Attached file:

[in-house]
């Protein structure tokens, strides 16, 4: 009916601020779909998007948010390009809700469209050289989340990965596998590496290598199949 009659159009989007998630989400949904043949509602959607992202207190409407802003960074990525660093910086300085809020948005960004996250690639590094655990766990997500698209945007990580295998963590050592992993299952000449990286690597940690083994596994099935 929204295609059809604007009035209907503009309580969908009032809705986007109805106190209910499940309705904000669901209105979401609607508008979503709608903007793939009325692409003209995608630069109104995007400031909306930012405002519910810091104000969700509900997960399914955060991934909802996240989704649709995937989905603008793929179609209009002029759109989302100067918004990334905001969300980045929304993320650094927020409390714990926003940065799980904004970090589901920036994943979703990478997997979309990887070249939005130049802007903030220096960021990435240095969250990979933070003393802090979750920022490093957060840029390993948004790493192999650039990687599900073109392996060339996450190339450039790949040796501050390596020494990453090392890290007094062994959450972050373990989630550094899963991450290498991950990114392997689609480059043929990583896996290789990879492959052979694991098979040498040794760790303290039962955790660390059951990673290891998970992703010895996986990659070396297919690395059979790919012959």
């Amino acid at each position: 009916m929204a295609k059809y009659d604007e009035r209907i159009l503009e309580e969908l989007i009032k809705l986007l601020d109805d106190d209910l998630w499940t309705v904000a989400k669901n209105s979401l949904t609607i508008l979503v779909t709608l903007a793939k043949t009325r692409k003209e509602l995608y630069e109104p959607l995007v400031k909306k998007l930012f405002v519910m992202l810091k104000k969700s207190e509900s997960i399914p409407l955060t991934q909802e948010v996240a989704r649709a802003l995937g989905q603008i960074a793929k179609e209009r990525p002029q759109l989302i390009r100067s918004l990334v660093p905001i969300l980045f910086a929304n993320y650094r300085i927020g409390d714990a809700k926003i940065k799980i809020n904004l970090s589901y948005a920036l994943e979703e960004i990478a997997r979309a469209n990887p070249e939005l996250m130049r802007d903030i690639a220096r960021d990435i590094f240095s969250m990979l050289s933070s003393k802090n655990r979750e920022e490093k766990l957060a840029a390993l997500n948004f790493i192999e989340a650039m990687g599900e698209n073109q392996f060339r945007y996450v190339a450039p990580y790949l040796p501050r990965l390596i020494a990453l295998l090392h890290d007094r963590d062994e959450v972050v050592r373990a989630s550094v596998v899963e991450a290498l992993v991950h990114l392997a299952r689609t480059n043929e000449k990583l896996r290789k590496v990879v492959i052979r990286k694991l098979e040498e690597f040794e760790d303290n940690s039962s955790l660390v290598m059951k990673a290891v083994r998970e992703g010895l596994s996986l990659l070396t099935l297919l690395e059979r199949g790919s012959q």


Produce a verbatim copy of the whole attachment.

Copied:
[in-house]
């Protein structure tokens, strides 16, 4: 009916601020779909998007948010390009809700469209050289989340990965596998590496290598199949 009659159009989007998630989400949904043949509602959607992202207190409407802003960074990525660093910086300085809020948005960004996250690639590094655990766990997500698209945007990580295998963590050592992993299952000449990286690597940690083994596994099935 929204295609059809604007009035209907503009309580969908009032809705986007109805106190209910499940309705904000669901209105979401609607508008979503709608903007793939009325692409003209995608630069109104995007400031909306930012405002519910810091104000969700509900997960399914955060991934909802996240989704649709995937989905603008793929179609209009002029759109989302100067918004990334905001969300980045929304993320650094927020409390714990926003940065799980904004970090589901920036994943979703990478997997979309990887070249939005130049802007903030220096960021990435240095969250990979933070003393802090979750920022490093957060840029390993948004790493192999650039990687599900073109392996060339996450190339450039790949040796501050390596020494990453090392890290007094062994959450972050373990989630550094899963991450290498991950990114392997689609480059043929990583896996290789990879492959052979694991098979040498040794760790303290039962955790660390059951990673290891998970992703010895996986990659070396297919690395059979790919012959």
């Amino acid at each position: 009916m929204a295609k059809y009659d604007e009035r209907i159009l503009e309580e969908l989007i009032k809705l986007l601020d109805d106190d209910l998630w499940t309705v904000a989400k669901n209105s979401l949904t609607i508008l979503v779909t709608l903007a793939k043949t009325r692409k003209e509602l995608y630069e109104p959607l995007v400031k909306k998007l930012f405002v519910m992202l810091k104000k969700s207190e509900s997960i399914p409407l955060t991934q909802e948010v996240a989704r649709a802003l995937g989905q603008i960074a793929k179609e209009r990525p002029q759109l989302i390009r100067s918004l990334v660093p905001i969300l980045f910086a929304n993320y650094r300085i927020g409390d714990a809700k926003i940065k799980i809020n904004l970090s589901y948005a920036l994943e979703e960004i990478a997997r979309a469209n990887p070249e939005l996250m130049r802007d903030i690639a220096r960021d990435i590094f240095s969250m990979l050289s933070s003393k802090n655990r979750e920022e490093k766990l957060a840029a390993l997500n948004f790493i192999e989340a650039m990687g599900e698209n073109q392996f060339r945007y996450v190339a450039p990580y790949l040796p501050r990965l390596i020494a990453l295998l090392h890290d007094r963590d062994e959450v972050v050592r373990a989630s550094v596998v899963e991450a290498l992993v991950h990114l392997a299952r689609t480059n043929e000449k990583l896996r290789k590496v990879v492959i052979r990286k694991l098979e040498e690597f040794e760790d303290n940690s039962s955790l660390v290598m059951k990673a290891v083994r998970e992703g010895l596994s996986l990659l070396t099935l297919l690395e059979r199949g790919s012959q």